Adult male Sprague-Dawley rat, Rattus norvegicus.This transgenic rat for the mouse Ren2 gene was found dead.
The small intestinal mesenteric arteries were diffusely dark red, nodular, tortuous and measured up to 5mm in diameter. Both kidneys had many 0.5mm round indentations on their surfaces.
The renal changes are consistent with an end stage kidney with polyarteritis nodosa and hypertensive arterial disease. The renal capsule is irregularly indented throughout. The underlying interstitium has tubular loss with replacement by fibrous connective tissue and infiltration by lymphocytes and plasma cells. The glomerular mesangium is regularly thickened by pale eosinophilic amorphous material, the tufts are large and prominently segmented, and periglomerular fibrosis is prominent. Occasional glomeruli are shrunken, have synechia or are sclerotic. The cortical renal tubules are dilated, up to 1mm across, by eosinophilic amorphous material, and are lined by attenuated epithelium. Tubular epithelial cells are occasionally swollen with vacuolated cytoplasm, and some have hypereosinophilic cytoplasm and pyknotic nuclei. The tunica media of medium-sized arteries is thickened by concentric rings of excessive smooth muscle and sometimes fibrous connective tissue, and the walls are infiltrated by lymphocytes and fewer macrophages. Hypereosinophilic amorphous material obscures the tunica media in some slides (fibrinoid change).
1. Glomerulonephropathy, diffuse, chronic, severe with tubular proteinosis and interstitial lymphocytic nephritis and fibrosis (chronic progressive nephropathy).
2. Arteritis, segmental, chronic, moderate to severe, lymphohistiocytic with fibrinoid change, kidney (polyarteritis nodosa).
3. Smooth muscle hyperplasia, segmental, chronic, moderate, arterial tunica media, kidney (hypertensive change).
Chronic progressive nephropathy, polyarterits nodosa, hypertension
This case demonstrates three histological renal lesions in a hypertensive rat: chronic progressive nephropathy (CPN), polyarteritis nodosa and hypertensive arterial disease. CPN is a common age-related lesion most common in males, with increased incidences in Sprague-Dawley and Fischer 344 rats. Grossly, the renal cortices are irregular and pitted, as in this case. The kidneys may be enlarged, pale and have linear streaks in the cortex and medulla. Histologically, glomerular changes include basement membrane and mesangial thickening, segmental sclerosis, and synechia. Tubules are regularly dilated, protein-filled, and lined by flattened epithelial cells. Interstitial fibrosis and inflammation are common. Advanced cases may also have secondary hyperparathyroidism with metastatic calcification in the kidneys, gastric mucosa, lungs and/or tunica media of larger arteries. Late-stage CPN has been associated with hypertension and polyarteritis nodosa.(7)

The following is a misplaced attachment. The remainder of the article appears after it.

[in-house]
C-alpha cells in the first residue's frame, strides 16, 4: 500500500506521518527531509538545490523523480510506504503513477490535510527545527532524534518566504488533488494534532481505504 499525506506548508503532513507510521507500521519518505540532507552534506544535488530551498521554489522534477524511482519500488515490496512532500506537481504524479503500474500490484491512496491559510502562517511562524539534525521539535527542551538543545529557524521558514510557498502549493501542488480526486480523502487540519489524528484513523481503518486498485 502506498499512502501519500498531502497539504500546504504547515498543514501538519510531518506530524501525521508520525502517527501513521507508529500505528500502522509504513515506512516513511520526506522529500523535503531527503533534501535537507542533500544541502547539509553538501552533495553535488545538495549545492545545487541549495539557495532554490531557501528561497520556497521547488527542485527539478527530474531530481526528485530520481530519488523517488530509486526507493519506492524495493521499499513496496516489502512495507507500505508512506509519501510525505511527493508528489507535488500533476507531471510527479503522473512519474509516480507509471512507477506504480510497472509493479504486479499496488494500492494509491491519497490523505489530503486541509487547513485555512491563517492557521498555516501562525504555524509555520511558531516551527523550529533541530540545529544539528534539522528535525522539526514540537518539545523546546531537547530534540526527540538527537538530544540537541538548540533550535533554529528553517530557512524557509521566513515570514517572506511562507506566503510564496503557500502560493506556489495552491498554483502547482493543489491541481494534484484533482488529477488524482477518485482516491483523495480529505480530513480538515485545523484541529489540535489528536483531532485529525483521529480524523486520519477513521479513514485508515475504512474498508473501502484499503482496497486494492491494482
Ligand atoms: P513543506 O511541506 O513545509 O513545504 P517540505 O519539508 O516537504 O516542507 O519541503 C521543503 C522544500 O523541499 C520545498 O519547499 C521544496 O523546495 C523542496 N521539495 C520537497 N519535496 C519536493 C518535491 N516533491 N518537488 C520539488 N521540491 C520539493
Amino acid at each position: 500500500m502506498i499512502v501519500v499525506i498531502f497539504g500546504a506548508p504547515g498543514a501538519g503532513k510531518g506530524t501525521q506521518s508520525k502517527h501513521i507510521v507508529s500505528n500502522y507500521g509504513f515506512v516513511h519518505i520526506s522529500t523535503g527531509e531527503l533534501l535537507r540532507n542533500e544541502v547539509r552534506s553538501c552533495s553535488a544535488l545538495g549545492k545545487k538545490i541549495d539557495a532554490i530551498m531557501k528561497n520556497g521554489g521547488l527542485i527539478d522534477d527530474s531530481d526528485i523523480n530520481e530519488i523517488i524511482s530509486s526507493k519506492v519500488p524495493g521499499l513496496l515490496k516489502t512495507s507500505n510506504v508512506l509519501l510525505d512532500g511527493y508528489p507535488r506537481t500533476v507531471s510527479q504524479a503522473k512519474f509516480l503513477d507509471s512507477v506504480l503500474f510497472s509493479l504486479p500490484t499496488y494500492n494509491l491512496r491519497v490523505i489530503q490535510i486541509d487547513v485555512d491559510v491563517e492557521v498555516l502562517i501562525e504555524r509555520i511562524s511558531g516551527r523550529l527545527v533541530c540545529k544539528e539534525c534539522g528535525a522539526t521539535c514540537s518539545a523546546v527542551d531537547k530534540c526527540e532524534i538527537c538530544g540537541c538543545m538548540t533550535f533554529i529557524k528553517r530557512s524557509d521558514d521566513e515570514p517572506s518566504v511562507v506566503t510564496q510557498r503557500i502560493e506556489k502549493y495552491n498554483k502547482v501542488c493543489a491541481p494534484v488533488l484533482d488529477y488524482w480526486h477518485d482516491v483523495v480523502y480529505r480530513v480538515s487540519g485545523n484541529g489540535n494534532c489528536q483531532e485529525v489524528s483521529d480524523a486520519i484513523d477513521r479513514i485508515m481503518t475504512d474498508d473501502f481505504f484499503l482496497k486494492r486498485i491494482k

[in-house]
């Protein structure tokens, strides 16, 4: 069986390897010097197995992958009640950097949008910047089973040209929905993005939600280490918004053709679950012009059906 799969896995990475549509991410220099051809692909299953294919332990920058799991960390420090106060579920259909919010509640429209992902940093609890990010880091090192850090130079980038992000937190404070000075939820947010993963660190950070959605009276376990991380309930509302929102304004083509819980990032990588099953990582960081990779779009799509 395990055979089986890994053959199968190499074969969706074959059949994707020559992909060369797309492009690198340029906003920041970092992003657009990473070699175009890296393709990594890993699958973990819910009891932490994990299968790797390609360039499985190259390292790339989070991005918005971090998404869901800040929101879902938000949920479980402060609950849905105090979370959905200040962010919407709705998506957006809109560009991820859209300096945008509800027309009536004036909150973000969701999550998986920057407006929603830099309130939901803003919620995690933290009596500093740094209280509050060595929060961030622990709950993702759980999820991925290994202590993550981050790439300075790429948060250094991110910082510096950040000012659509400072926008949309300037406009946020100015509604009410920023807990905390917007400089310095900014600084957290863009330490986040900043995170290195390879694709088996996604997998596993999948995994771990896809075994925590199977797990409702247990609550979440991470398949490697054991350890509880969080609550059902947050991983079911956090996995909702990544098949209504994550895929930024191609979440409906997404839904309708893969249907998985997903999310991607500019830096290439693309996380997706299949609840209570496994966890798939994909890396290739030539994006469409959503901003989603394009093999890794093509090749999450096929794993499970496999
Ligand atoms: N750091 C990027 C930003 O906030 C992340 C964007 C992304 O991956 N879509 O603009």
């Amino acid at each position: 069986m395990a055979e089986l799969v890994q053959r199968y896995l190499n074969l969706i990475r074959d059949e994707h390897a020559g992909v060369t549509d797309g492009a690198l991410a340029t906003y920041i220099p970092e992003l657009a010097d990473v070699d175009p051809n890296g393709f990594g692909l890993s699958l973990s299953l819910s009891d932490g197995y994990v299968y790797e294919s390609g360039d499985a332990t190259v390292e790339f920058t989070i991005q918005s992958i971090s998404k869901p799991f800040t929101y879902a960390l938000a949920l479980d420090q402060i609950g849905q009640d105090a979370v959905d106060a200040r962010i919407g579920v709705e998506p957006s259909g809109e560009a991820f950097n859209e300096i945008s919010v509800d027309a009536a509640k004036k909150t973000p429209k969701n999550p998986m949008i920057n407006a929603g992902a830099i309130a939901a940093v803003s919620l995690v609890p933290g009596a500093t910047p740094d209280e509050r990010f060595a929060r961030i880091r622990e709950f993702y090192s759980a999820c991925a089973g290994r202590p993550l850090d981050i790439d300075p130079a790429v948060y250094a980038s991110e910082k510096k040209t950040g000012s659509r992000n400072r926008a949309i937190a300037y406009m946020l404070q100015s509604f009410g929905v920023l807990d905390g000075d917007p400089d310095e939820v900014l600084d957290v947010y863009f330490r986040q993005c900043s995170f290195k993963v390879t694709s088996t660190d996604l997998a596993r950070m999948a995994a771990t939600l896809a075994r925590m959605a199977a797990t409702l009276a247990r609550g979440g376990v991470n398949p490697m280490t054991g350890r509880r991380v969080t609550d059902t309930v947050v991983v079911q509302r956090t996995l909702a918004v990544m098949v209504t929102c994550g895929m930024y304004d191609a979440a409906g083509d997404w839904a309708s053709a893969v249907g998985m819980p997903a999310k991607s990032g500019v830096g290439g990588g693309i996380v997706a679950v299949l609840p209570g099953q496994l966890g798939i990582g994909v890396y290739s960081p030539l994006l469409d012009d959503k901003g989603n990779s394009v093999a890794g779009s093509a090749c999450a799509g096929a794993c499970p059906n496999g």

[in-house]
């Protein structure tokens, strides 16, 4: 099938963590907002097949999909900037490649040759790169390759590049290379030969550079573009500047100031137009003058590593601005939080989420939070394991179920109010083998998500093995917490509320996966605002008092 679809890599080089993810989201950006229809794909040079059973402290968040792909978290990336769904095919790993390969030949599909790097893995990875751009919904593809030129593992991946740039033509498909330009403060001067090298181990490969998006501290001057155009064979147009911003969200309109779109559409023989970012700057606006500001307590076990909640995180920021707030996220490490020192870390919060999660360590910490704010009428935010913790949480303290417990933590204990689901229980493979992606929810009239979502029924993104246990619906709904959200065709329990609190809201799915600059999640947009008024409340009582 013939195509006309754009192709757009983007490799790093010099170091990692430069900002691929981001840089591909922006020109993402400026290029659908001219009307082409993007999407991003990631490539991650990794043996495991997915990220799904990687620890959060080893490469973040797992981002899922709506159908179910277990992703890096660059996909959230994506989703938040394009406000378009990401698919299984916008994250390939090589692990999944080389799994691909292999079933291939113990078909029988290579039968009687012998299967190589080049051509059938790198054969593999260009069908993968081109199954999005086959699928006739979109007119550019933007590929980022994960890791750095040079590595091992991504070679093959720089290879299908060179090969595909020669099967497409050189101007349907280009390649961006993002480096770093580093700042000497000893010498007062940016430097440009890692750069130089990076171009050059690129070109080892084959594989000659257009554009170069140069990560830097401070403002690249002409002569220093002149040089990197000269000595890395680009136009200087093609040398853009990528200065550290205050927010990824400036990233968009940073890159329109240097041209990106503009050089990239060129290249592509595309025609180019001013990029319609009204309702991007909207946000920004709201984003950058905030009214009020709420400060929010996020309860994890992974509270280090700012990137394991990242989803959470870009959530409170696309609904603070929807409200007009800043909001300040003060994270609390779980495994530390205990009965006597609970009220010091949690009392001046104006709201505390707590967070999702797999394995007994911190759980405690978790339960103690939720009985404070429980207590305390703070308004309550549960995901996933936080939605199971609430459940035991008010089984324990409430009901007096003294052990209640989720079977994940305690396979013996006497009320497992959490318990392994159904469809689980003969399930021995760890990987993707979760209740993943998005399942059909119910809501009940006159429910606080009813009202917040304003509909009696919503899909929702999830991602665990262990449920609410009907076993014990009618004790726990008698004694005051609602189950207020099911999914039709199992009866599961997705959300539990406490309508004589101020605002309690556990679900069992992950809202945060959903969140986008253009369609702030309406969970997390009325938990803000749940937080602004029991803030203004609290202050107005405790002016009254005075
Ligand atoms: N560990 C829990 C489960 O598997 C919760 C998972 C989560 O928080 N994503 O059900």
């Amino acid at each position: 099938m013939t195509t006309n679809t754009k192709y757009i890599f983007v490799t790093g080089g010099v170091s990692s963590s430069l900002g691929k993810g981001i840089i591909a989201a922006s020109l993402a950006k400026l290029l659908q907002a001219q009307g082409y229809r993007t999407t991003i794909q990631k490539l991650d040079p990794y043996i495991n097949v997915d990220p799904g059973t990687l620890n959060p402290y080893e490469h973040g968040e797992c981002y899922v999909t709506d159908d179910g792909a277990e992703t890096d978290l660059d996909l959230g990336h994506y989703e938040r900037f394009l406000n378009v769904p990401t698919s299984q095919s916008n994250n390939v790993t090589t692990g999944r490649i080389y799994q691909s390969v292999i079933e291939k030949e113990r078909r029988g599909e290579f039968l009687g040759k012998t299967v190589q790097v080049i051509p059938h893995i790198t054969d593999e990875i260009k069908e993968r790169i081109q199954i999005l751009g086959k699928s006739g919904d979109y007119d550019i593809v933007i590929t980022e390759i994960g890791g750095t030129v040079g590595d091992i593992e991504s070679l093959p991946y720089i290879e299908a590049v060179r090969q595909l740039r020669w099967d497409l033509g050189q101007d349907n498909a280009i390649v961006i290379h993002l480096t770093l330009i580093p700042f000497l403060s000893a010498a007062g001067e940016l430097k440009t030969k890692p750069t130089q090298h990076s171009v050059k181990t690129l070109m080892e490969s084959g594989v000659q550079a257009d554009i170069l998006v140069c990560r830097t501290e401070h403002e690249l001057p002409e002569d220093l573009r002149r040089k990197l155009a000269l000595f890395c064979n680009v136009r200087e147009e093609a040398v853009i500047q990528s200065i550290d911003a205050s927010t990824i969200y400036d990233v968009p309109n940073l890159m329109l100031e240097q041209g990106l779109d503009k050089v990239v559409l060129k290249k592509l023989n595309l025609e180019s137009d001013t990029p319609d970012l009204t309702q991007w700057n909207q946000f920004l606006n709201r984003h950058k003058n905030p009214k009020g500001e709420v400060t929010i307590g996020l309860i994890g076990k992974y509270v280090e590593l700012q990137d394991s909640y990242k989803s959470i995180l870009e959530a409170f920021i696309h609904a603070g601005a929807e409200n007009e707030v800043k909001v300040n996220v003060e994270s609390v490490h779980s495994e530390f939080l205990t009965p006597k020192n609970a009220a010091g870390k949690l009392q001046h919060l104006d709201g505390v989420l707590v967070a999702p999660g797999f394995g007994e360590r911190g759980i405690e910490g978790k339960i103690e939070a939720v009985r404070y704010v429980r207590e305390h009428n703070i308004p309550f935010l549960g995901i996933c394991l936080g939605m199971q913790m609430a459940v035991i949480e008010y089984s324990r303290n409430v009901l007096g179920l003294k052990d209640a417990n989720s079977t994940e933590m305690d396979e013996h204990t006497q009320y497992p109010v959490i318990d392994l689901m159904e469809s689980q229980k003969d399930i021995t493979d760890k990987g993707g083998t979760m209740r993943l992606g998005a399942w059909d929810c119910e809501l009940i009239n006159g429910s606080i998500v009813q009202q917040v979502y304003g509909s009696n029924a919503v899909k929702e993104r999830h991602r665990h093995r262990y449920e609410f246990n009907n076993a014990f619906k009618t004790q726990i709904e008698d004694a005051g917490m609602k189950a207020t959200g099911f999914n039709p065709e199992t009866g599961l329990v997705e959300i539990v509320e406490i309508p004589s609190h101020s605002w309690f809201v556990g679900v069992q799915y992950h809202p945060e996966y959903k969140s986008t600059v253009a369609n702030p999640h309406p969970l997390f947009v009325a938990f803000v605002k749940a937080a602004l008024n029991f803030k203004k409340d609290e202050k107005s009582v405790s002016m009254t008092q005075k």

Similar to CPN, polyarteritis nodosa is a chronic progressive degenerative disease occurring most frequently in aged Sprague-Dawley rats, spontaneous hypertensive rats, and rats with late-stage chronic nephropathy. At necropsy the mesenteric vessels are often enlarged, tortuous and segmentally thickened, as in this case. Polyarteritis nodosa is characterized histologically by fibrinoid degeneration and thickening of the tunica media of medium-sized arteries with infiltrating mononuclear cells and fewer neutrophils. The lumina may vary in size and have thromboses, some of which may recanalize. Polyarteritis nodosa has also been reported in mice,(7) cats,(1) dogs,(11) pigs,(2,4) cynomolgus macaques(9) and foxes.(6) Although the cause is uncertain, the lymphohistiocytic inflammation suggests it may have an immune-mediated basis.(4,7,9)